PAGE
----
- Peeled and cored ripe pears, run through the food processor to a chunky slush. (I use a pull peeler for pears, and it's very easy. I struggled with a straight handled peeler for years, and found a nice sharp pull peeler to be great for many things: watermelon rind, squashes, anything firm.)
- Pineapple juice, or fresh pineapple, crushed, or even frozen concentrated pineapple juice.
Wow, this is turning into a confessional. Sorry, but here's another: I had no interest in canning. When you're super into the aliveness of fermentation, canning seems like a bit of a bummer, since everything has to be heated to death. But pear honey (remember to stir, now!) is changing my attitude. After all, freezer space is tight, and canning has turned out to be so extremely easy. There is an appeal to having all those pretty jars lined up in the root cellar. Proper processing calls for boiling the jars in water for 10 minutes, then cooling upside down. Is your pear honey thick yet? If yes, I found that pouring it into the jars when still boiling hot, sealing them tight, and inverting them, is plenty to create a strong vacuum seal. If you're worried, or if the lids don't get super stiff, put them in the bath.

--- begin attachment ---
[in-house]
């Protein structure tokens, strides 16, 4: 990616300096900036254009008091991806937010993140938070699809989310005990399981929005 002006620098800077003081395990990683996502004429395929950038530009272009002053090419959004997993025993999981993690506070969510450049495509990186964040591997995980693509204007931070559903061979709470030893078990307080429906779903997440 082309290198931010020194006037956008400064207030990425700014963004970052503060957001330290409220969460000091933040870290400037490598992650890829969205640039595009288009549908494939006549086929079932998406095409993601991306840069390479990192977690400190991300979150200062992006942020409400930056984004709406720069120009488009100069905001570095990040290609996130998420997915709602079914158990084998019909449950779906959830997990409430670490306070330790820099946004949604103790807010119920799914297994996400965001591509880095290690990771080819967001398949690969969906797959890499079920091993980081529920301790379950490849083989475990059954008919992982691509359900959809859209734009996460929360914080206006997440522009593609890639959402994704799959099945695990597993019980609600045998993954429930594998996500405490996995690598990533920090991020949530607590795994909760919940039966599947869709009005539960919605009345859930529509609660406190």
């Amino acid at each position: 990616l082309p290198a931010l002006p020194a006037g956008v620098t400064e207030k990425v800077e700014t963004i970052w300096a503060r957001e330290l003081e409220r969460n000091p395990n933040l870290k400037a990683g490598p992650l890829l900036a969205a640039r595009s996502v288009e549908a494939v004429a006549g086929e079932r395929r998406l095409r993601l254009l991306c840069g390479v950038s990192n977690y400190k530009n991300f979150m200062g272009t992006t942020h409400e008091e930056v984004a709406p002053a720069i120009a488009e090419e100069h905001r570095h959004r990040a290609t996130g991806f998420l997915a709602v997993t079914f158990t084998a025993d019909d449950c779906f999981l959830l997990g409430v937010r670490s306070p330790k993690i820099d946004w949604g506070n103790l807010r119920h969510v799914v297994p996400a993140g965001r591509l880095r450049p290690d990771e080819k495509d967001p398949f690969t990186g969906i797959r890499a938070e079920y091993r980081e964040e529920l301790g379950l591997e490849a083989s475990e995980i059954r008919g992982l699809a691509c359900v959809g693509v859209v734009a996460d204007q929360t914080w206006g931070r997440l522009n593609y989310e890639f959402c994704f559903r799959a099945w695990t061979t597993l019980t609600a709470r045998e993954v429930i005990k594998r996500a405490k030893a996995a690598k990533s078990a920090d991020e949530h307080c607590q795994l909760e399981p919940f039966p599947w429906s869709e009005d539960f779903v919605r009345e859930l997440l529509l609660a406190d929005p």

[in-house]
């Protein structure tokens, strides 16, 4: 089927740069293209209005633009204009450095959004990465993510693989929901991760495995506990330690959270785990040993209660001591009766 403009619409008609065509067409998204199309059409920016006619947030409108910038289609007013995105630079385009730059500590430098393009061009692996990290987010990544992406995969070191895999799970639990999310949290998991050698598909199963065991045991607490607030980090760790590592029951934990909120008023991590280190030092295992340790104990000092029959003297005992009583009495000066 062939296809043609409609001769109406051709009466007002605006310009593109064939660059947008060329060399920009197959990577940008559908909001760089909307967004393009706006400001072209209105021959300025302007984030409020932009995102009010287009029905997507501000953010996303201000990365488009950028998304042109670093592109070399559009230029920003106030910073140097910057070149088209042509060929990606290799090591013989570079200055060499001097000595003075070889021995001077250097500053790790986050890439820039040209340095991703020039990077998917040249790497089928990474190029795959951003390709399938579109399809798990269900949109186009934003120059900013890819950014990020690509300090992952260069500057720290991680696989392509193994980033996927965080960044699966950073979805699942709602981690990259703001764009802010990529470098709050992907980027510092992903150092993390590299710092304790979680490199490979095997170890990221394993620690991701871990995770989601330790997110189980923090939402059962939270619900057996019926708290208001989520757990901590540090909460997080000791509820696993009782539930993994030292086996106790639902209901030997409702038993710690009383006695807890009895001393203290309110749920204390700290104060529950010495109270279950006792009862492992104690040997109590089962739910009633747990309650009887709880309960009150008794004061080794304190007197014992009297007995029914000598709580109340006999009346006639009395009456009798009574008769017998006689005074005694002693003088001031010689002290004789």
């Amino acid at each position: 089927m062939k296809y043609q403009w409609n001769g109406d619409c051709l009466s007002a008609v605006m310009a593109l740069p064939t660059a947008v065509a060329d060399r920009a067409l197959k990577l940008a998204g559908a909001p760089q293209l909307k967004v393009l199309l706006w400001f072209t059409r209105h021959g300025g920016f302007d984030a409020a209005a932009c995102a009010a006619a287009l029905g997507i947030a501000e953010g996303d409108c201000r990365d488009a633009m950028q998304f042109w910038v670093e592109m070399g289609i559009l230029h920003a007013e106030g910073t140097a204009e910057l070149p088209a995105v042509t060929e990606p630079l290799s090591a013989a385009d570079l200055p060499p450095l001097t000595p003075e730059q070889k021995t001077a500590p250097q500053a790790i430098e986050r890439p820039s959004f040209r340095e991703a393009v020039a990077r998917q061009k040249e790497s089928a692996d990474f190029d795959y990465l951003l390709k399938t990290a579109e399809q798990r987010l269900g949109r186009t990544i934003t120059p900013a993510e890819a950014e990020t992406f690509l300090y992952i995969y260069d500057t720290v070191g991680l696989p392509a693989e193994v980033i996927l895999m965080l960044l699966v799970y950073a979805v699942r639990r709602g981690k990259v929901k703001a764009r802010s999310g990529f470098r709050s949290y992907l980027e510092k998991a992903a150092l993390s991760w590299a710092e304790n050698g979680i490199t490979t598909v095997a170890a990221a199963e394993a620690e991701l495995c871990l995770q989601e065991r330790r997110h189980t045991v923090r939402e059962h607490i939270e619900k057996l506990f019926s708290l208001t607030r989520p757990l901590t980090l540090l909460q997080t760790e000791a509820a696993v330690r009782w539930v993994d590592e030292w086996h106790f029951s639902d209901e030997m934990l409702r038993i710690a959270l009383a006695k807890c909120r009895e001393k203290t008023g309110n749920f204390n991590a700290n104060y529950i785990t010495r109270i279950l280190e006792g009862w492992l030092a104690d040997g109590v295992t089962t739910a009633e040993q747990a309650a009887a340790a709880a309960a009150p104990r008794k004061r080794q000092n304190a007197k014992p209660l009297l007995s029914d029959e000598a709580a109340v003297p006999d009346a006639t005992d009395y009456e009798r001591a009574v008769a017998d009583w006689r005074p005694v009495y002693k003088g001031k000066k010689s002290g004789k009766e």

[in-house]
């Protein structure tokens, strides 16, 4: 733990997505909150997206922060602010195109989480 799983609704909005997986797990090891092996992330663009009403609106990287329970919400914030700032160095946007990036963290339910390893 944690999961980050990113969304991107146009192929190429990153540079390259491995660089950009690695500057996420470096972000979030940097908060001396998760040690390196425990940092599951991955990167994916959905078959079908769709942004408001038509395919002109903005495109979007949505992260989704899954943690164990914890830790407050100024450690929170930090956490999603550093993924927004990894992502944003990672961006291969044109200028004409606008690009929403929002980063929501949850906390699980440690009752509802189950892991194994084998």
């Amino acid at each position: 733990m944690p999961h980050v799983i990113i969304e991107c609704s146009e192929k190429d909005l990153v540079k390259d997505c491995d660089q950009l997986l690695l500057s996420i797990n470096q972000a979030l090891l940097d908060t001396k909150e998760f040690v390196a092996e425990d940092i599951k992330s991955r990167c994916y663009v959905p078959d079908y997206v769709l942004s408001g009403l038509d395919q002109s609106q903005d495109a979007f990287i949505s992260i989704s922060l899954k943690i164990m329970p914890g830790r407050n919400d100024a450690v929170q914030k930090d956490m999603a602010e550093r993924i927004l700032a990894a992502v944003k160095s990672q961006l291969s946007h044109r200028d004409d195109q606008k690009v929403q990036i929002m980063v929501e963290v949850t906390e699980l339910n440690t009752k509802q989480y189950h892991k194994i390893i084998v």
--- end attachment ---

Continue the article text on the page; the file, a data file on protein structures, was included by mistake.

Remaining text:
These jars will last for at least a year, and the pear honey can be used as a straight sweetener, instead of marmalade, or as an ingredient. The pear flavor is delicious. And if you're like me, your canning craze will have begun.